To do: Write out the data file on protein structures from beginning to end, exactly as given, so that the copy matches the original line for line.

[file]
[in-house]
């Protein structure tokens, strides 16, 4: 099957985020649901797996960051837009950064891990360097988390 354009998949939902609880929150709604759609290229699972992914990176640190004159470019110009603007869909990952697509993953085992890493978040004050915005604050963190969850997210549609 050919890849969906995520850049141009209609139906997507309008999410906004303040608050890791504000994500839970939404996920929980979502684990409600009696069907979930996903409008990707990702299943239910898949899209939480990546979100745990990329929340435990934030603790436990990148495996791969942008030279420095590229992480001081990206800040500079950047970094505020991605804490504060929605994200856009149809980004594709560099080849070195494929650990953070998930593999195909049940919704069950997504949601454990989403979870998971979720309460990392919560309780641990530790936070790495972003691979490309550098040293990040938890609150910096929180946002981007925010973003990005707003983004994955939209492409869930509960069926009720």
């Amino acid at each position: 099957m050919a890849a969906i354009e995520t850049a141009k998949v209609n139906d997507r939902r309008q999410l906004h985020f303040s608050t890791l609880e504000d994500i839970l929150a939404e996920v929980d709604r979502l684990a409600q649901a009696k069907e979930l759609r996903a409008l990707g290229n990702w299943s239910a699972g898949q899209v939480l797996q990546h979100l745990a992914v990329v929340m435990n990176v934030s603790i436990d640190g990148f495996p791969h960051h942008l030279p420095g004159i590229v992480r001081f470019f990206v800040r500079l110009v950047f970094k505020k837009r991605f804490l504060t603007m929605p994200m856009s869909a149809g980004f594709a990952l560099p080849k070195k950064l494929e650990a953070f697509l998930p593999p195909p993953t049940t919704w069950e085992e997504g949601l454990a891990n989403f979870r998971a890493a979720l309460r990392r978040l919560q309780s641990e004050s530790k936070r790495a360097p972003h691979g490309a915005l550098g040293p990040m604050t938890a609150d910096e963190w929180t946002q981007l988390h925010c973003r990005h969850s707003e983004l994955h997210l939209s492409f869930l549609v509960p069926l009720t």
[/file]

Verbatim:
[in-house]
């Protein structure tokens, strides 16, 4: 099957985020649901797996960051837009950064891990360097988390 354009998949939902609880929150709604759609290229699972992914990176640190004159470019110009603007869909990952697509993953085992890493978040004050915005604050963190969850997210549609 050919890849969906995520850049141009209609139906997507309008999410906004303040608050890791504000994500839970939404996920929980979502684990409600009696069907979930996903409008990707990702299943239910898949899209939480990546979100745990990329929340435990934030603790436990990148495996791969942008030279420095590229992480001081990206800040500079950047970094505020991605804490504060929605994200856009149809980004594709560099080849070195494929650990953070998930593999195909049940919704069950997504949601454990989403979870998971979720309460990392919560309780641990530790936070790495972003691979490309550098040293990040938890609150910096929180946002981007925010973003990005707003983004994955939209492409869930509960069926009720």
């Amino acid at each position: 099957m050919a890849a969906i354009e995520t850049a141009k998949v209609n139906d997507r939902r309008q999410l906004h985020f303040s608050t890791l609880e504000d994500i839970l929150a939404e996920v929980d709604r979502l684990a409600q649901a009696k069907e979930l759609r996903a409008l990707g290229n990702w299943s239910a699972g898949q899209v939480l797996q990546h979100l745990a992914v990329v929340m435990n990176v934030s603790i436990d640190g990148f495996p791969h960051h942008l030279p420095g004159i590229v992480r001081f470019f990206v800040r500079l110009v950047f970094k505020k837009r991605f804490l504060t603007m929605p994200m856009s869909a149809g980004f594709a990952l560099p080849k070195k950064l494929e650990a953070f697509l998930p593999p195909p993953t049940t919704w069950e085992e997504g949601l454990a891990n989403f979870r998971a890493a979720l309460r990392r978040l919560q309780s641990e004050s530790k936070r790495a360097p972003h691979g490309a915005l550098g040293p990040m604050t938890a609150d910096e963190w929180t946002q981007l988390h925010c973003r990005h969850s707003e983004l994955h997210l939209s492409f869930l549609v509960p069926l009720t």